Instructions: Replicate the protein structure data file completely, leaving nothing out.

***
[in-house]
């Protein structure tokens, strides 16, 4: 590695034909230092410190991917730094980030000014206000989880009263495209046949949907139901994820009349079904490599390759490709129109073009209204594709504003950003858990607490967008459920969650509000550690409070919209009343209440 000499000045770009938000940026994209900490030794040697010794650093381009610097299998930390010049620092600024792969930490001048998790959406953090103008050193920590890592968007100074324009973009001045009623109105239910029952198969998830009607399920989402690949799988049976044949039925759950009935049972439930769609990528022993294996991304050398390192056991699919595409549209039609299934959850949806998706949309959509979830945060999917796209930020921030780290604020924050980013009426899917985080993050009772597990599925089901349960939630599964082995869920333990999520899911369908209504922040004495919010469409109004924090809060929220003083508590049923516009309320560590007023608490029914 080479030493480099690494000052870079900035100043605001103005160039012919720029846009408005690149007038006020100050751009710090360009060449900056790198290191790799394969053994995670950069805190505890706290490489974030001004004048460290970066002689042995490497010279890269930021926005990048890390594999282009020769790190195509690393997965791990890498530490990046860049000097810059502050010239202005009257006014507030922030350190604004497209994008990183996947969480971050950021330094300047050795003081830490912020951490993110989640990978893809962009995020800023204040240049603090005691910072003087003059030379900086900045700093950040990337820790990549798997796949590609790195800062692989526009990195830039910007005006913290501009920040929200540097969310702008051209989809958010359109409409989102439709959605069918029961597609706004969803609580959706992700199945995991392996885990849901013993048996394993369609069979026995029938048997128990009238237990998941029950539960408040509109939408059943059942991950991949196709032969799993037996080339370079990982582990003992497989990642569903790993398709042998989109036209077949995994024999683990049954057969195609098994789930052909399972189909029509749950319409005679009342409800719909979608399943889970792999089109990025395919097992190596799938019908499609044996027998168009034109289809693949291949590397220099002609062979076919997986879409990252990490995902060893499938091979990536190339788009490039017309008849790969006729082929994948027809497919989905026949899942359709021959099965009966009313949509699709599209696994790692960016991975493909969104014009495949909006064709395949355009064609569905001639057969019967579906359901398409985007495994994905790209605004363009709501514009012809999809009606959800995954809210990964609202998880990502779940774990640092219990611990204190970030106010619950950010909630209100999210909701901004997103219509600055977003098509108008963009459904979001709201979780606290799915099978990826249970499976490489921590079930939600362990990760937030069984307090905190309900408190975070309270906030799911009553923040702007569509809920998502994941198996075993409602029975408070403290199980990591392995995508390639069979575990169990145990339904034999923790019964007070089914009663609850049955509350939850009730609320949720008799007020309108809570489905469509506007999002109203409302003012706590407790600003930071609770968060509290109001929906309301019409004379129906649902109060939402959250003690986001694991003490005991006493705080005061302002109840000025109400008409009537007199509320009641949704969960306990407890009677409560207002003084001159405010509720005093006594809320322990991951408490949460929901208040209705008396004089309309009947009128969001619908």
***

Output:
[in-house]
């Protein structure tokens, strides 16, 4: 590695034909230092410190991917730094980030000014206000989880009263495209046949949907139901994820009349079904490599390759490709129109073009209204594709504003950003858990607490967008459920969650509000550690409070919209009343209440 000499000045770009938000940026994209900490030794040697010794650093381009610097299998930390010049620092600024792969930490001048998790959406953090103008050193920590890592968007100074324009973009001045009623109105239910029952198969998830009607399920989402690949799988049976044949039925759950009935049972439930769609990528022993294996991304050398390192056991699919595409549209039609299934959850949806998706949309959509979830945060999917796209930020921030780290604020924050980013009426899917985080993050009772597990599925089901349960939630599964082995869920333990999520899911369908209504922040004495919010469409109004924090809060929220003083508590049923516009309320560590007023608490029914 080479030493480099690494000052870079900035100043605001103005160039012919720029846009408005690149007038006020100050751009710090360009060449900056790198290191790799394969053994995670950069805190505890706290490489974030001004004048460290970066002689042995490497010279890269930021926005990048890390594999282009020769790190195509690393997965791990890498530490990046860049000097810059502050010239202005009257006014507030922030350190604004497209994008990183996947969480971050950021330094300047050795003081830490912020951490993110989640990978893809962009995020800023204040240049603090005691910072003087003059030379900086900045700093950040990337820790990549798997796949590609790195800062692989526009990195830039910007005006913290501009920040929200540097969310702008051209989809958010359109409409989102439709959605069918029961597609706004969803609580959706992700199945995991392996885990849901013993048996394993369609069979026995029938048997128990009238237990998941029950539960408040509109939408059943059942991950991949196709032969799993037996080339370079990982582990003992497989990642569903790993398709042998989109036209077949995994024999683990049954057969195609098994789930052909399972189909029509749950319409005679009342409800719909979608399943889970792999089109990025395919097992190596799938019908499609044996027998168009034109289809693949291949590397220099002609062979076919997986879409990252990490995902060893499938091979990536190339788009490039017309008849790969006729082929994948027809497919989905026949899942359709021959099965009966009313949509699709599209696994790692960016991975493909969104014009495949909006064709395949355009064609569905001639057969019967579906359901398409985007495994994905790209605004363009709501514009012809999809009606959800995954809210990964609202998880990502779940774990640092219990611990204190970030106010619950950010909630209100999210909701901004997103219509600055977003098509108008963009459904979001709201979780606290799915099978990826249970499976490489921590079930939600362990990760937030069984307090905190309900408190975070309270906030799911009553923040702007569509809920998502994941198996075993409602029975408070403290199980990591392995995508390639069979575990169990145990339904034999923790019964007070089914009663609850049955509350939850009730609320949720008799007020309108809570489905469509506007999002109203409302003012706590407790600003930071609770968060509290109001929906309301019409004379129906649902109060939402959250003690986001694991003490005991006493705080005061302002109840000025109400008409009537007199509320009641949704969960306990407890009677409560207002003084001159405010509720005093006594809320322990991951408490949460929901208040209705008396004089309309009947009128969001619908």